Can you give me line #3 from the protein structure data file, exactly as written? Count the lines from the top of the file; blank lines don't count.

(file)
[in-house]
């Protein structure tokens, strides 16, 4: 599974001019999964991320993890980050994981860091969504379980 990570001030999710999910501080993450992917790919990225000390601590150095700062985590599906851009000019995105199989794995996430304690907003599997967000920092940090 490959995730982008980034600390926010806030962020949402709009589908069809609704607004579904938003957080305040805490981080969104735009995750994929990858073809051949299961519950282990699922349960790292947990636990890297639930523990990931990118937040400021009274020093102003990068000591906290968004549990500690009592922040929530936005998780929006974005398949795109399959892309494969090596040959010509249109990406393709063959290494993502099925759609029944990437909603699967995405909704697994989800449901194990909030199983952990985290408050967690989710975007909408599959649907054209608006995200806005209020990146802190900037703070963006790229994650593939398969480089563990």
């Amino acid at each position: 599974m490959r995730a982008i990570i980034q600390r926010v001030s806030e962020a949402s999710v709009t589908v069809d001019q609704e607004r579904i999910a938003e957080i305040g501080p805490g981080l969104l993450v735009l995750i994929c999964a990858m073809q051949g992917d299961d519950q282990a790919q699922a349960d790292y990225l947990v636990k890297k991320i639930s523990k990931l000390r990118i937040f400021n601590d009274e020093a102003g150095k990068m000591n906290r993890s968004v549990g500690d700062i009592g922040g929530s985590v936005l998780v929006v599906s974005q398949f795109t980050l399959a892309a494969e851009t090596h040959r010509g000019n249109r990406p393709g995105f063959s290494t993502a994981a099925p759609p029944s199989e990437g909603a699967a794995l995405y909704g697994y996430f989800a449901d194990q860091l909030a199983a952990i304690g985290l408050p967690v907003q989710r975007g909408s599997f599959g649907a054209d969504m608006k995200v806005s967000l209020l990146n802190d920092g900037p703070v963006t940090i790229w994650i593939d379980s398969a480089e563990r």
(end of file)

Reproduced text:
């Amino acid at each position: 599974m490959r995730a982008i990570i980034q600390r926010v001030s806030e962020a949402s999710v709009t589908v069809d001019q609704e607004r579904i999910a938003e957080i305040g501080p805490g981080l969104l993450v735009l995750i994929c999964a990858m073809q051949g992917d299961d519950q282990a790919q699922a349960d790292y990225l947990v636990k890297k991320i639930s523990k990931l000390r990118i937040f400021n601590d009274e020093a102003g150095k990068m000591n906290r993890s968004v549990g500690d700062i009592g922040g929530s985590v936005l998780v929006v599906s974005q398949f795109t980050l399959a892309a494969e851009t090596h040959r010509g000019n249109r990406p393709g995105f063959s290494t993502a994981a099925p759609p029944s199989e990437g909603a699967a794995l995405y909704g697994y996430f989800a449901d194990q860091l909030a199983a952990i304690g985290l408050p967690v907003q989710r975007g909408s599997f599959g649907a054209d969504m608006k995200v806005s967000l209020l990146n802190d920092g900037p703070v963006t940090i790229w994650i593939d379980s398969a480089e563990r």